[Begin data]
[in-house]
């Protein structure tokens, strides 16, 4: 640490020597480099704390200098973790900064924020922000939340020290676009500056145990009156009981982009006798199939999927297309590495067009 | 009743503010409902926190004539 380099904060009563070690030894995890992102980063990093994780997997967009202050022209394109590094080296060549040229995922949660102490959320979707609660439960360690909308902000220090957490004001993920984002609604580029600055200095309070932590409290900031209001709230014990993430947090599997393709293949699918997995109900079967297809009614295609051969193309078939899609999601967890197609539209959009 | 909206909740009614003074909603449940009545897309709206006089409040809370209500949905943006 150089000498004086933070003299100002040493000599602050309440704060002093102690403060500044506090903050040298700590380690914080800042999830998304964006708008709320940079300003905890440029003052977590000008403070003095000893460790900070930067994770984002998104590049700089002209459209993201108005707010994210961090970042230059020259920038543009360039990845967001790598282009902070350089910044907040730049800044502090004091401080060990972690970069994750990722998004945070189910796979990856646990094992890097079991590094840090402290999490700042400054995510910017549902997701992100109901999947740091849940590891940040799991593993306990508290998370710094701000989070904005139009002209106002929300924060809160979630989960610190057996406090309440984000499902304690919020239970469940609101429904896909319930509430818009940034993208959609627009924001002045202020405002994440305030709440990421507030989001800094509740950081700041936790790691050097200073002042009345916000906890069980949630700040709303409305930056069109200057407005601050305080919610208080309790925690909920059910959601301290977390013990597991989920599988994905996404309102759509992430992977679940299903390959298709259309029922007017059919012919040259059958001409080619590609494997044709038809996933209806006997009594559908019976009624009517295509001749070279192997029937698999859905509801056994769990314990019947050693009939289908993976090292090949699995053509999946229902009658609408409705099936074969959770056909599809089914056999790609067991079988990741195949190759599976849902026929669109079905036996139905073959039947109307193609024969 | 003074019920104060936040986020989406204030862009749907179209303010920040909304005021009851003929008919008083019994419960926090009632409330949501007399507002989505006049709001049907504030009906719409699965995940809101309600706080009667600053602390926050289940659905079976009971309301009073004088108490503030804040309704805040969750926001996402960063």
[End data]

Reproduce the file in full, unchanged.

[in-house]
């Protein structure tokens, strides 16, 4: 640490020597480099704390200098973790900064924020922000939340020290676009500056145990009156009981982009006798199939999927297309590495067009 | 009743503010409902926190004539 380099904060009563070690030894995890992102980063990093994780997997967009202050022209394109590094080296060549040229995922949660102490959320979707609660439960360690909308902000220090957490004001993920984002609604580029600055200095309070932590409290900031209001709230014990993430947090599997393709293949699918997995109900079967297809009614295609051969193309078939899609999601967890197609539209959009 | 909206909740009614003074909603449940009545897309709206006089409040809370209500949905943006 150089000498004086933070003299100002040493000599602050309440704060002093102690403060500044506090903050040298700590380690914080800042999830998304964006708008709320940079300003905890440029003052977590000008403070003095000893460790900070930067994770984002998104590049700089002209459209993201108005707010994210961090970042230059020259920038543009360039990845967001790598282009902070350089910044907040730049800044502090004091401080060990972690970069994750990722998004945070189910796979990856646990094992890097079991590094840090402290999490700042400054995510910017549902997701992100109901999947740091849940590891940040799991593993306990508290998370710094701000989070904005139009002209106002929300924060809160979630989960610190057996406090309440984000499902304690919020239970469940609101429904896909319930509430818009940034993208959609627009924001002045202020405002994440305030709440990421507030989001800094509740950081700041936790790691050097200073002042009345916000906890069980949630700040709303409305930056069109200057407005601050305080919610208080309790925690909920059910959601301290977390013990597991989920599988994905996404309102759509992430992977679940299903390959298709259309029922007017059919012919040259059958001409080619590609494997044709038809996933209806006997009594559908019976009624009517295509001749070279192997029937698999859905509801056994769990314990019947050693009939289908993976090292090949699995053509999946229902009658609408409705099936074969959770056909599809089914056999790609067991079988990741195949190759599976849902026929669109079905036996139905073959039947109307193609024969 | 003074019920104060936040986020989406204030862009749907179209303010920040909304005021009851003929008919008083019994419960926090009632409330949501007399507002989505006049709001049907504030009906719409699965995940809101309600706080009667600053602390926050289940659905079976009971309301009073004088108490503030804040309704805040969750926001996402960063």